South Africans react to President Zuma’s #PayBackTheMoney offer
News of President Jacob Zuma’s commitment to, finally, pay back a portion of the money spent on upgrades to his private residence in Nkandla, as per the public protector Thuli Madonsela’s recommendations, has spread like wildfire since the announcement on Tuesday night. South Africans of all walks of life have been weighing in on the latest news, which prompted different reactions from the public. We spoke to some South Africans in the aftermath of the news and this is what they told BHEKI C. SIMELANE
Lindani Sibiya, 49, unemployed from KZN (asked not to be photographed)
I don’t believe the President will pay. It’s just a delaying tactic, his typical and mostly successful tool every time he finds himself in a political corner. Besides it’s a lot of money he has to pay, judging by the total cost so far, and to afford that much he will have to commit another scandal involving millions. He must just sell the property and give back what’s due to the taxpayer. I think he also realizes that turning his back on the South African public might leave him out in the cold one day but you never know because he doesn’t come across as a caring and strong leader. The EFF will be the biggest victors in all this because they have risked a lot more than the DA in ensuring that the Nkandla debacle does not die. As for the taxpayer, I’m sure even if he finally does pay, there will be no celebrations from concerned taxpayers because the President further shrunk the public purse in his efforts to frustrate the implementation of the recommendations of the public protector.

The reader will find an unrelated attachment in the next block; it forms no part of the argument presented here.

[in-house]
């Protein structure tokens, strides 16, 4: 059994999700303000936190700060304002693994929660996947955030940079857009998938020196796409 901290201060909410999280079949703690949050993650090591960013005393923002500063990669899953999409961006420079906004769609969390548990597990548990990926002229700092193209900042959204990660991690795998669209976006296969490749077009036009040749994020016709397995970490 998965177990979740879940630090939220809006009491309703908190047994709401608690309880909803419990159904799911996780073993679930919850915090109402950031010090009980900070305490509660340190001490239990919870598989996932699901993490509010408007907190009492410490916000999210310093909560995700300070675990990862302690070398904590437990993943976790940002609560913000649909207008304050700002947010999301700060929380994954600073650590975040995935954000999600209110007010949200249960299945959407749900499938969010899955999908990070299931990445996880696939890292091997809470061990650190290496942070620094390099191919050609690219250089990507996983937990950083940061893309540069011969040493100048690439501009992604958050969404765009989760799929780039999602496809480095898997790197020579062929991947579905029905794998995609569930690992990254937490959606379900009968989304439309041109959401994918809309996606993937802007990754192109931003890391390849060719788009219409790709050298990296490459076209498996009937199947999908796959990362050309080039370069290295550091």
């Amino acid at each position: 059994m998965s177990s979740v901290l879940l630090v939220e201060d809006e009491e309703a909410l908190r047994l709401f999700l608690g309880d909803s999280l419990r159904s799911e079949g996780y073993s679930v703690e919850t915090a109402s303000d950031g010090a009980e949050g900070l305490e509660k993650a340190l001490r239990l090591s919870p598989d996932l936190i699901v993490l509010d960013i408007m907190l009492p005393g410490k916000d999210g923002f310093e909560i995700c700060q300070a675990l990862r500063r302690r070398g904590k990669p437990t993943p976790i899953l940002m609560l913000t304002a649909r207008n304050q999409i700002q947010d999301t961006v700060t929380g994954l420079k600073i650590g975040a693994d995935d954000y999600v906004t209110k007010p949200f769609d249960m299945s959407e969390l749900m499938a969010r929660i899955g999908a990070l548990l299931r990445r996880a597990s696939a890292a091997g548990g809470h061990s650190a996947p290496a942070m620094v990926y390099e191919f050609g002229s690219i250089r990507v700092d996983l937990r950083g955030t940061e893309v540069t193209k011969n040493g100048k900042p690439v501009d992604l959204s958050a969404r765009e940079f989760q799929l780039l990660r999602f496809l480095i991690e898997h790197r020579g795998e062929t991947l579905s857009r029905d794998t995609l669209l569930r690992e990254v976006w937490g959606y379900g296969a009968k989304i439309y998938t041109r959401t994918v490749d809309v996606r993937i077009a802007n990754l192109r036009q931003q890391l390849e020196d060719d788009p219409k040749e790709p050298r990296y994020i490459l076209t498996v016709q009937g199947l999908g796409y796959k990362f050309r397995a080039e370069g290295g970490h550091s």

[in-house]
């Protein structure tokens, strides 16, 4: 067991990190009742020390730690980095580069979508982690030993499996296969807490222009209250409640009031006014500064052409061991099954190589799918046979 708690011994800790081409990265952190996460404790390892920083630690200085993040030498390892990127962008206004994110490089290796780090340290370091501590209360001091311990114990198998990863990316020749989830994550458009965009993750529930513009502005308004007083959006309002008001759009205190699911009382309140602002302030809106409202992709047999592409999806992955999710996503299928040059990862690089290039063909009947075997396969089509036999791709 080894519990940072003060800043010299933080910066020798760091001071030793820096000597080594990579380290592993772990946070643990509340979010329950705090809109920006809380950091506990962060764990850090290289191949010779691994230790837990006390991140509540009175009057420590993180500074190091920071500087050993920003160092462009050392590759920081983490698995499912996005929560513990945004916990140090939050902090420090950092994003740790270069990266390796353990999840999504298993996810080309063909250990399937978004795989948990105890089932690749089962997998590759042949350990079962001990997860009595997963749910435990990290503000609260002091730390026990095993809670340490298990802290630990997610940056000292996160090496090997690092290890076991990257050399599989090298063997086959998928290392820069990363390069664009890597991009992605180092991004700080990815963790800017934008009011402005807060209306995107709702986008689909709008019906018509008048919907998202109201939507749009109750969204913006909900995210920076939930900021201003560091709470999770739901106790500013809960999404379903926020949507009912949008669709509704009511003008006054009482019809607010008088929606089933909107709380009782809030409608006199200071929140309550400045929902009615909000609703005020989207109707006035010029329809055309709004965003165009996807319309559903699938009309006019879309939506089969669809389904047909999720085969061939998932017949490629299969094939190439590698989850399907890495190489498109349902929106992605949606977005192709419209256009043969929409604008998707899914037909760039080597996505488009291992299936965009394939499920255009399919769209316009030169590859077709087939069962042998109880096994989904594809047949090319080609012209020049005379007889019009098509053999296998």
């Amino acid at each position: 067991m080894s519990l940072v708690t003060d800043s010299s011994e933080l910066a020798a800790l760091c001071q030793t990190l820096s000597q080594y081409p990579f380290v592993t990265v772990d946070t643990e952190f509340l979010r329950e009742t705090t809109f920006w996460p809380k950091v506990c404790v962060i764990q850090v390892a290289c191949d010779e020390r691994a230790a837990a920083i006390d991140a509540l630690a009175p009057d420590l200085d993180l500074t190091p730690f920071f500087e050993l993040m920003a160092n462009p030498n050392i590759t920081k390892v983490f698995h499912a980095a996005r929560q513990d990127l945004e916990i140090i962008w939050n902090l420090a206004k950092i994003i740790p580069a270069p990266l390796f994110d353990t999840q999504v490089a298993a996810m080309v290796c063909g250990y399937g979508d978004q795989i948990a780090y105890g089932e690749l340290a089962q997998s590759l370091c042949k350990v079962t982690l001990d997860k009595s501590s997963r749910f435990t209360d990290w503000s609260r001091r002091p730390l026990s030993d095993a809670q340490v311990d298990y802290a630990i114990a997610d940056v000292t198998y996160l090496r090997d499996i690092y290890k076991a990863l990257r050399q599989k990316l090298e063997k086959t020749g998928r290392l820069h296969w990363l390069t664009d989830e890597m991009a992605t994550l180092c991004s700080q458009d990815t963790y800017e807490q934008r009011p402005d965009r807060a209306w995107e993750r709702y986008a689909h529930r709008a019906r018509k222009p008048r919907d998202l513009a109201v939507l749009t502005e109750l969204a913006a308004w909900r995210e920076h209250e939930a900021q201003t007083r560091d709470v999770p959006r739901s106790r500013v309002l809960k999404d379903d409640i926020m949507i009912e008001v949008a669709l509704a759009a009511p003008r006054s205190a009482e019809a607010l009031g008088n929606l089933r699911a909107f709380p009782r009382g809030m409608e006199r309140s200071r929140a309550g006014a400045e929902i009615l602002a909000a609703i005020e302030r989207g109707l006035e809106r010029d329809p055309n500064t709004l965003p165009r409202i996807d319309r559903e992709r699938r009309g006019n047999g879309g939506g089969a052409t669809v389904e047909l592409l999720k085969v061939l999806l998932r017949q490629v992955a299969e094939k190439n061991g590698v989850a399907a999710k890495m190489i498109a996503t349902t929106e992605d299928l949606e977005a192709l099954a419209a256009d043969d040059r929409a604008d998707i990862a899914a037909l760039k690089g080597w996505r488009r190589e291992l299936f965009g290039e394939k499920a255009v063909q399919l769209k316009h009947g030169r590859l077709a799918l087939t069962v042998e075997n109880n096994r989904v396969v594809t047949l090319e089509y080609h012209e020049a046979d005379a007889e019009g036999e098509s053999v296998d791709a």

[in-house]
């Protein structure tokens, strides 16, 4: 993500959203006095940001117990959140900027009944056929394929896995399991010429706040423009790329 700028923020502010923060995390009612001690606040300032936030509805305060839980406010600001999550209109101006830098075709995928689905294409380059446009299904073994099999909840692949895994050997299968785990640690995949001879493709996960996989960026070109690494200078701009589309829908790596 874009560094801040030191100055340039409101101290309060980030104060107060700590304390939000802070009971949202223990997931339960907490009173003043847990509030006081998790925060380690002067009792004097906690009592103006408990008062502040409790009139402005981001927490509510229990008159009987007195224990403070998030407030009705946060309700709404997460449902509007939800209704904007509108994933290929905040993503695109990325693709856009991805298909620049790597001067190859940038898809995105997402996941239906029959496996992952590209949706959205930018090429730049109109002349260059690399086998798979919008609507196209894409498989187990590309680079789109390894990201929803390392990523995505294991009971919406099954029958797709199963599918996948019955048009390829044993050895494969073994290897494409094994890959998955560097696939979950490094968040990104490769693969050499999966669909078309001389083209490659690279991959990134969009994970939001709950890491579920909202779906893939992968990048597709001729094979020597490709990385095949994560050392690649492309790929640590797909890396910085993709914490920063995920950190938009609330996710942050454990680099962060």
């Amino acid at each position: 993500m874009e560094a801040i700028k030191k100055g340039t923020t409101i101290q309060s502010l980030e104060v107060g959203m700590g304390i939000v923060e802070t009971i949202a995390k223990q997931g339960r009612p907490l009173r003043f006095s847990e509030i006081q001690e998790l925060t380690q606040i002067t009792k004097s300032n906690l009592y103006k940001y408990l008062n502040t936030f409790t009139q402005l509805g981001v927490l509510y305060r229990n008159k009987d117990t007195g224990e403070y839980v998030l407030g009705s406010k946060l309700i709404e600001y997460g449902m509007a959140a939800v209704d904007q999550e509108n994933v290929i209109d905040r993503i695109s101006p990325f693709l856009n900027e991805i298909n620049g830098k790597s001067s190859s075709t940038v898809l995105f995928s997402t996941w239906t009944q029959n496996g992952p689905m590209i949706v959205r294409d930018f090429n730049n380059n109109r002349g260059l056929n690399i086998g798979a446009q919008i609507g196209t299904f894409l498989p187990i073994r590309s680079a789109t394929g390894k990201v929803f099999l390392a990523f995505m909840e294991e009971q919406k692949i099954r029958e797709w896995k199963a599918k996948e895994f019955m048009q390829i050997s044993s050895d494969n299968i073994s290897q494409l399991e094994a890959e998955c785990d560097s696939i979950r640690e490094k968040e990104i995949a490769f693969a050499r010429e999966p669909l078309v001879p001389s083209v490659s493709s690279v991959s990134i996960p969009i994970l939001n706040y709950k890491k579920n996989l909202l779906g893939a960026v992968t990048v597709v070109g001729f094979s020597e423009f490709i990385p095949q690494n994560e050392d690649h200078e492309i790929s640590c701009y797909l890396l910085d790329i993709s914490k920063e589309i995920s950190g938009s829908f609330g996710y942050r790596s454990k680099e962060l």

Thabo Mudau, 28, student from Soweto